But remember, The Holy Spirit does not confuse. The Holy Spirit does not cause doubt.

That is why we come back again and again to the word, read, spoken and preached, and the Spirit builds our faith. That is why we come back again and again to Holy Communion, and just like he did for the two men on their Emmaus walk, Jesus makes us see. He builds our faith. We don’t engage in endless speculation, we simply come to where God has promised to be found. Even if we don’t understand how.

Luther had a great and simple way of looking at the things in scripture that don’t make sense to our human reason. He called them “articles of faith”. He said we need simply to believe, and rest in God’s promises. Is it really so important that we understand how The Spirit works forgiveness in us through Holy Communion?

We also take our Lord at his word when he said “This is my body”, and “this is my blood”. This means that we are a church that believes in what is called the real presence. Jesus Christ is really present here, in , with and under the bread and wine.

There are many who don’t. There is a whole tradition of churches who see bread and wine and think with their own reason “these can’t really be body and blood, they don’t look like it, they’re just bread and wine!”, and “how can Jesus be here in this bread and wine, he is up in heaven?”. This doctrine we call the real absence, and how sad it would be to think that Jesus were not really here among us, but only distant up in heaven?

If we worked that way, saying that Jesus can’t be present because it doesn’t make sense to my rational mind, what is to stop us from saying: “In all of my experience, no-one has ever risen from the dead either, I have seen that death is absolute, so therefore, using my reason, I believe that Jesus didn’t rise.

Isn’t that the only logical conclusion that you can come to? And your faith is gone, replaced by the scientific, need-to-prove-it god of this age, who Paul tells us has “blinded the minds of unbelievers, so that they can not see the light of the gospel of the glory of Christ.”

How can you trust God’s word on some things, and your reason on others?

That is not having another God except God until it matters to you. That is not the way we work. The first commandment is not conditional on our circumstances.

It is an article of faith. We simply believe.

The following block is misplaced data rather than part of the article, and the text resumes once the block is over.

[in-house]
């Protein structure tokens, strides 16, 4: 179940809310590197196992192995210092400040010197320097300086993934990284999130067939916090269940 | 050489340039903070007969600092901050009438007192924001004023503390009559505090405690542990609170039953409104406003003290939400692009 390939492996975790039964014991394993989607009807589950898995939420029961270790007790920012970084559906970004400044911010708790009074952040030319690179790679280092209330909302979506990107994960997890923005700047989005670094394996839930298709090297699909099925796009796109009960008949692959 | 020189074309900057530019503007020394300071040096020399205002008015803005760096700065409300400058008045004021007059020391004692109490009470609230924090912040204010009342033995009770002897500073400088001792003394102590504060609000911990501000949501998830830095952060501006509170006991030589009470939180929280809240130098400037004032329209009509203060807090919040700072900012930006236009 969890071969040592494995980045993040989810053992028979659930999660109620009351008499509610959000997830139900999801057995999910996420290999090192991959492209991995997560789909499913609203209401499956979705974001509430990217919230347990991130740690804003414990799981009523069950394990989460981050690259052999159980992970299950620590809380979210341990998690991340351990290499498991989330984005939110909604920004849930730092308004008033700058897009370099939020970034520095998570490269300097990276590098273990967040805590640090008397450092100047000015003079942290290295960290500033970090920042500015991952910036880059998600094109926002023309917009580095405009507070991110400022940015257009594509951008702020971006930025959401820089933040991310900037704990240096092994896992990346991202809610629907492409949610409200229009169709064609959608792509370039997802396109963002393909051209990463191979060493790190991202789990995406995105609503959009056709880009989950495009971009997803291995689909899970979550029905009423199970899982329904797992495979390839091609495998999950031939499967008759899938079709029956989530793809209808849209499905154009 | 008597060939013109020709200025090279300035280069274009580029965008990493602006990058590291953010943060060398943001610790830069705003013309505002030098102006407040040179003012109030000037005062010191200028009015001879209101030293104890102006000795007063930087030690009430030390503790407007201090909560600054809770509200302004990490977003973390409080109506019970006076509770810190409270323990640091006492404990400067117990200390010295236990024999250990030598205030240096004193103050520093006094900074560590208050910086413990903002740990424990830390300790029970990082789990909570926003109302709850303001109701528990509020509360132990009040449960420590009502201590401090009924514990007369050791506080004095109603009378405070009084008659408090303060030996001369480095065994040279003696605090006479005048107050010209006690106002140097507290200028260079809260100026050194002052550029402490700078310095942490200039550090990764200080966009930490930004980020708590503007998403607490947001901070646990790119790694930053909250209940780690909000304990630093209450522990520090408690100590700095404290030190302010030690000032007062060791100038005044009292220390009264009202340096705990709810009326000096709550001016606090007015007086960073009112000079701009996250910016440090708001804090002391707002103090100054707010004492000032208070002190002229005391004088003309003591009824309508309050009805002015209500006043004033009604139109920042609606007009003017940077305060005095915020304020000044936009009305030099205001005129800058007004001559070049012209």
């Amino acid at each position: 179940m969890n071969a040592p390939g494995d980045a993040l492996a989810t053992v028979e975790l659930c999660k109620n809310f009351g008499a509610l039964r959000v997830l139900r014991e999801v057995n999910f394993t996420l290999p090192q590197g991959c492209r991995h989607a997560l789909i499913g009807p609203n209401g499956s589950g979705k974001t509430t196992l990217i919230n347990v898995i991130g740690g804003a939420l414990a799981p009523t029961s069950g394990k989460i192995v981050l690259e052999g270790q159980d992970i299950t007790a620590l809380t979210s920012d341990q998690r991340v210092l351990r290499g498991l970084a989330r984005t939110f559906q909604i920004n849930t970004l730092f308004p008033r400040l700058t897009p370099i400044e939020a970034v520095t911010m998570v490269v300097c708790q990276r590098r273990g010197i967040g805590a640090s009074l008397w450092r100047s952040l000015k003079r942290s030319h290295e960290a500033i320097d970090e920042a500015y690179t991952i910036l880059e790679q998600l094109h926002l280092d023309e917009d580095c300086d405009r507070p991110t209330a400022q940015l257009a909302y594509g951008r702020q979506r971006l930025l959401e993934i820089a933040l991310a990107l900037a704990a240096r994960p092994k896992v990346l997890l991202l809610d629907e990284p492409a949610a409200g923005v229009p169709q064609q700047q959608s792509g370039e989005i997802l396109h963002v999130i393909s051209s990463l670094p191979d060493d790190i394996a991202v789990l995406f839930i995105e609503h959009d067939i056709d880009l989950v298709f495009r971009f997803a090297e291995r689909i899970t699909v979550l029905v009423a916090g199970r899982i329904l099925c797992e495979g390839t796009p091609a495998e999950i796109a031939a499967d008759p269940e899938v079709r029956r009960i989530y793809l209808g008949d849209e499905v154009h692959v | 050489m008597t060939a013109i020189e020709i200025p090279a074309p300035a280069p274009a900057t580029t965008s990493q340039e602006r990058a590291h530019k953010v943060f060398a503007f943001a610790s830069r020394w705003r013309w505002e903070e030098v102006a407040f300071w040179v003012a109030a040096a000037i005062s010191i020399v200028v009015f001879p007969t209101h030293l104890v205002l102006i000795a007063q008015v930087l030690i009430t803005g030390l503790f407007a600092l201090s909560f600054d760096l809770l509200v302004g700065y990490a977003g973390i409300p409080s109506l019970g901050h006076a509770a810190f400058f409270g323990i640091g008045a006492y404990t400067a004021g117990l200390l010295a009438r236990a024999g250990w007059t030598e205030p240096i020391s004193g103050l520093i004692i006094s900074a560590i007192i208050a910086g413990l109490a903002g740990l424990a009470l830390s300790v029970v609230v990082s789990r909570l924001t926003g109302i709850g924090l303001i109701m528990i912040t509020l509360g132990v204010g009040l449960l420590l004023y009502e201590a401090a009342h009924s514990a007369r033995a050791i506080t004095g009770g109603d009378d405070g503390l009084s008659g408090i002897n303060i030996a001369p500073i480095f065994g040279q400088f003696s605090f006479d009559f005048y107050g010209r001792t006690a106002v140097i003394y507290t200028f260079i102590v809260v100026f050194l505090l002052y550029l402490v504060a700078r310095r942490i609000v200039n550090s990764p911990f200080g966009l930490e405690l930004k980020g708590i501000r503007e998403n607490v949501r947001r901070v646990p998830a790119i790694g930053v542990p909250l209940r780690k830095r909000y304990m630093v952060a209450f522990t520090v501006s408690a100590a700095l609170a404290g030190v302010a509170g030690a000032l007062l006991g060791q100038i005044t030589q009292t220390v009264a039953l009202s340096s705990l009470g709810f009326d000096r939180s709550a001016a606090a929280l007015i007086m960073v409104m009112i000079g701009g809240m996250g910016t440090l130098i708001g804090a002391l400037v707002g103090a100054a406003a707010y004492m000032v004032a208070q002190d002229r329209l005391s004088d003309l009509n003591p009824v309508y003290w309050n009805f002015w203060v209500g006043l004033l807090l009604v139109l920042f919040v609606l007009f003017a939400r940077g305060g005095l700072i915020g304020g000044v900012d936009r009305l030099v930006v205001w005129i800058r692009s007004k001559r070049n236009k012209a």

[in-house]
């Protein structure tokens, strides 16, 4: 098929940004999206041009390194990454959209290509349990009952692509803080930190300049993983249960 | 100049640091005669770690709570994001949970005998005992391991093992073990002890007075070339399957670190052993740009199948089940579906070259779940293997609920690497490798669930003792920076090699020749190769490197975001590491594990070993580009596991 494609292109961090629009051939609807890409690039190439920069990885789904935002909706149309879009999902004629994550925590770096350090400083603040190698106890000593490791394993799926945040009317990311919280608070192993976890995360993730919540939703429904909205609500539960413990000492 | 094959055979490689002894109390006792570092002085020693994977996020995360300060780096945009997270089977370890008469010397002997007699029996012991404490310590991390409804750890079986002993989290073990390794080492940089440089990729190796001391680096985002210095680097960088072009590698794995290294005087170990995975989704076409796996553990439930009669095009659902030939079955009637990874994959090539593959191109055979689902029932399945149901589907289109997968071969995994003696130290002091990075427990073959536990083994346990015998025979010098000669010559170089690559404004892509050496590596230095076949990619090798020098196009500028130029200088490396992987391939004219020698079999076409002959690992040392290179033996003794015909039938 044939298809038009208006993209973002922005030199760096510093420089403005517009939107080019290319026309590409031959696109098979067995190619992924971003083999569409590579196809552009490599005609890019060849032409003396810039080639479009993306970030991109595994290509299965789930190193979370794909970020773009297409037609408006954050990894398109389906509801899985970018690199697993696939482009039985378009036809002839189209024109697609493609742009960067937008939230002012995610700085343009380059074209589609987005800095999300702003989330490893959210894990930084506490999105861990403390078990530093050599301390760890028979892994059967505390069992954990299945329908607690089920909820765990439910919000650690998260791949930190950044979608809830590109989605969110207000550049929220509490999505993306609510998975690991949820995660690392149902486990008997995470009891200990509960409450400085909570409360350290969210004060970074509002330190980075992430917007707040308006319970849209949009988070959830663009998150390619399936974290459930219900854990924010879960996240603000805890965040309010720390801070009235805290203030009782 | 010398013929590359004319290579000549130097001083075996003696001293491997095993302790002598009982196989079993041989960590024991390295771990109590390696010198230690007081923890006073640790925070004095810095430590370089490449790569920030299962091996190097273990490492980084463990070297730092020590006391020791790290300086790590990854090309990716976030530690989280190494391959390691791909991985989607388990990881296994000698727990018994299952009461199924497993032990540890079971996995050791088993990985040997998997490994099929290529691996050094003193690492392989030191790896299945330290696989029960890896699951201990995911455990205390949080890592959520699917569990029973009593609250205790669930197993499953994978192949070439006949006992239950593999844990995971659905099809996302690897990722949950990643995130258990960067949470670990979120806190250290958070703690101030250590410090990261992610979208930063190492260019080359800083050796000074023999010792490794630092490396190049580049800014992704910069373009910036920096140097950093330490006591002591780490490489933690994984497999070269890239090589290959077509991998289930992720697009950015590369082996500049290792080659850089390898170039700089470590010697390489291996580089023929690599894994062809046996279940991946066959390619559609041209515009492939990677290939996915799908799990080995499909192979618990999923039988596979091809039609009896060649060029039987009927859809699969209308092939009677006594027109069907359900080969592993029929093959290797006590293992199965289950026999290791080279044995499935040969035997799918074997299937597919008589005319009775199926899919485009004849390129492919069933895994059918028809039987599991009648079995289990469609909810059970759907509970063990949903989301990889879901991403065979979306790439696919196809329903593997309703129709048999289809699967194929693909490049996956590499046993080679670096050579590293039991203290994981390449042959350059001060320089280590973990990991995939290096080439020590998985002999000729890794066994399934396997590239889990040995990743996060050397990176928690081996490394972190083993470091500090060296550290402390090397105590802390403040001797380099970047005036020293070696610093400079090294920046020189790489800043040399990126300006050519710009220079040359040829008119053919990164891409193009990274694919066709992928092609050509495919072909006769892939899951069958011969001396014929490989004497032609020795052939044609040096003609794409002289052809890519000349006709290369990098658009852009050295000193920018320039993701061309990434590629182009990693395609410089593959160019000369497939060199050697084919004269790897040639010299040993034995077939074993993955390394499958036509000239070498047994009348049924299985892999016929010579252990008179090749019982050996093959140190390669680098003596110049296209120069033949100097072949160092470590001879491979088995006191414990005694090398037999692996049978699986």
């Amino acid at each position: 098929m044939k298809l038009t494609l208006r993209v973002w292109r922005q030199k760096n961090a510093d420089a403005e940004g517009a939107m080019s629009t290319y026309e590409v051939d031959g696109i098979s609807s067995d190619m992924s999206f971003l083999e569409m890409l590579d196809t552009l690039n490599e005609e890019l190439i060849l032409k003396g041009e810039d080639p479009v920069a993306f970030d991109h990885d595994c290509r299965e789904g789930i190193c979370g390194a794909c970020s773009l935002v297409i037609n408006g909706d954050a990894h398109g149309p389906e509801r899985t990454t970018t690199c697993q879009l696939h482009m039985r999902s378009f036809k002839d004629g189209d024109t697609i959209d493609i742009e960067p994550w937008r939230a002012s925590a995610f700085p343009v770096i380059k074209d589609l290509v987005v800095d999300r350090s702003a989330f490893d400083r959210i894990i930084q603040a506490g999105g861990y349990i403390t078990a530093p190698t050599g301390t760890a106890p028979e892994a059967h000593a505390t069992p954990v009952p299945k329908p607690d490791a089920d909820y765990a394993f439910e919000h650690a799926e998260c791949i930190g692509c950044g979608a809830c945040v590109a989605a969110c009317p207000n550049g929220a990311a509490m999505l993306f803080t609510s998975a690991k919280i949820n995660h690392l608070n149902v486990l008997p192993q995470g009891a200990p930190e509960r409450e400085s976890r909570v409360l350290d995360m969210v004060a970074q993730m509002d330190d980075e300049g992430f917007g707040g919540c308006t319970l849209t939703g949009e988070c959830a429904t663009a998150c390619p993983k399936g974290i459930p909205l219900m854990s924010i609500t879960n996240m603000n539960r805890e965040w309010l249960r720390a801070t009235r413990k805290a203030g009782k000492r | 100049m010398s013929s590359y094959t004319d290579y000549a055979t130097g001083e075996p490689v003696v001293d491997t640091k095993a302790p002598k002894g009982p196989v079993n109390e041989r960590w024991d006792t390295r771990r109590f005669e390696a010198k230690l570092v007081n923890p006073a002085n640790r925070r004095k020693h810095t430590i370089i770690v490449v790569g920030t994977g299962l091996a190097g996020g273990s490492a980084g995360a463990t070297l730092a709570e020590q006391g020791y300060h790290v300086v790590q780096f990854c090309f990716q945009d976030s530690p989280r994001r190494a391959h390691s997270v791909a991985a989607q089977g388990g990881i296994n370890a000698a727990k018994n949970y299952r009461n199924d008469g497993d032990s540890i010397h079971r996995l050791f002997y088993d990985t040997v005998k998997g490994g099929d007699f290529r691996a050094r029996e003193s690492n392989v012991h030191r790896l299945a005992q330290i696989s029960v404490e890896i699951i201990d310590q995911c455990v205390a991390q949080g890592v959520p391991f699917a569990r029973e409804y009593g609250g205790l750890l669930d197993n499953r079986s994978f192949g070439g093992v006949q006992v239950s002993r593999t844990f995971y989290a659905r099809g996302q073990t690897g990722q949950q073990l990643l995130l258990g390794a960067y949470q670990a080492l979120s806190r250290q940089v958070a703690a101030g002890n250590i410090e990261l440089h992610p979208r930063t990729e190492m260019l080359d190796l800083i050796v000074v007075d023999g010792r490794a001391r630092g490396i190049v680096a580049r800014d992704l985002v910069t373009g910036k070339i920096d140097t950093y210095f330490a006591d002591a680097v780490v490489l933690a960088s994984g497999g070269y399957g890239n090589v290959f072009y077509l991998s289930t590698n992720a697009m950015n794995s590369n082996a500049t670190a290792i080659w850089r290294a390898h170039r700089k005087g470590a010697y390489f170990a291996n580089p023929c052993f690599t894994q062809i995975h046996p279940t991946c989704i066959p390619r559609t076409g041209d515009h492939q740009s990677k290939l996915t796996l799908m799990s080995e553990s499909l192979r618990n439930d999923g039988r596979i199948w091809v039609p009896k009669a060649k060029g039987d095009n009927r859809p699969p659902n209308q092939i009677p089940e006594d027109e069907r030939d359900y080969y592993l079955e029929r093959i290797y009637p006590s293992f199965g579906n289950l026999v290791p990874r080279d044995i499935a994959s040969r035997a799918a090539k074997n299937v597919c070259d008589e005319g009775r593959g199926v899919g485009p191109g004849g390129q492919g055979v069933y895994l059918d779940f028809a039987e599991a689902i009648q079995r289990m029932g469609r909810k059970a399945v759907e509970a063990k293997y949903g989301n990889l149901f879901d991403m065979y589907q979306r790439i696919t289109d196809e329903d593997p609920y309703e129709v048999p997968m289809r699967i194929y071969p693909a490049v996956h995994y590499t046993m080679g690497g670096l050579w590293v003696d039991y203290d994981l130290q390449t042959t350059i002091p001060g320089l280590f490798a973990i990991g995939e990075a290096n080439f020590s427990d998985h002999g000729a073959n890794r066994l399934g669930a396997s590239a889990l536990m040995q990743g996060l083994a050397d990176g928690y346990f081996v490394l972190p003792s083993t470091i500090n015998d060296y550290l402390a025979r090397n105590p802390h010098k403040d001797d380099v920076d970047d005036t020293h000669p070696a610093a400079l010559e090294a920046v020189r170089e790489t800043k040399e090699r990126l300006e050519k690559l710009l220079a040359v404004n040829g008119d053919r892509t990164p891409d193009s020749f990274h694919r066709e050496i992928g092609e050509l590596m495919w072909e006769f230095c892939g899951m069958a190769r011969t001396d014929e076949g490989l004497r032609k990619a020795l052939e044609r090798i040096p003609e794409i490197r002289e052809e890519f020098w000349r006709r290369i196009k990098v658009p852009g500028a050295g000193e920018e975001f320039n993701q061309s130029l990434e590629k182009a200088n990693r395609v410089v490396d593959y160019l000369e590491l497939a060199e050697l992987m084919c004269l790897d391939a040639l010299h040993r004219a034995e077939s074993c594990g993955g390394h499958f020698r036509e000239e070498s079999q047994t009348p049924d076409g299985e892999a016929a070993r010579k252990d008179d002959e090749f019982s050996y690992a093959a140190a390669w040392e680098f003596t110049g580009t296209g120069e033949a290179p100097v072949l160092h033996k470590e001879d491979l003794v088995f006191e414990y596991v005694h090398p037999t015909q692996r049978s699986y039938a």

And this is the God who is made known to us in the breaking of bread. A God who doesn’t expect us to understand it all.

This is the God who doesn’t work the way that we expect. This is the God who showed in the Old Testament that he can come in the spectacular pillar of fire, or in the still, small voice.

This is the God who destroys evil and saves the world in a show of power that looks to our human reason like the biggest weakness ever, as he is hung up to die on the cross. Would any of us have thought to do it that way?

How wrong is our human reason? Why do we still put any faith in it at all?

Rest in God. A marvellous mystery is ours when we, too, break the bread with our Lord. It is the mystery and the glory of sins forgiven- completely. Of not having to pay for them ourselves any more. It means that we don’t have to suffer to feel like we have earned forgiveness. Our sins are gone.

This mystery was made known to the men going to Emmaus, not in the discussing, not in the doctrinal theological conversation, but after all the ideas of human reason had been exhausted, Christ was made known in the breaking of the bread, which is done because of his word and his promise.

Our hearts can burn at the word of God, and sometimes we hear the message that is just what we need to hear, as God explains the scriptures to us, and his Spirit makes us understand. But the wonder of the sacrament is that it is the word of God enacted. It is in Holy Communion that Jesus moves from our heads, and is acknowledged, to our mouths, and our hearts, and is recognised by us, as we come into his presence and believe.

And this happens, objectively whether we feel much like anything happened this day or not.

The Holy Spirit will work in you today, as you come to the Supper instituted by our Lord. Christ will come to you physically, and in the presence of the risen Christ your sins will be washed away. These things will all happen even if you don’t understand it, even if you don’t feel it, because they don’t rely on your understanding or your emotions. They rely on God and his promises, not on us. Because in this mystery, God is at work, not you or me.

In the words of the Lutheran theologian and musician Robin Mann:

“Peace of bread, cup of wine, who can understand, how his mercy works in these? Yet, Lord we believe.”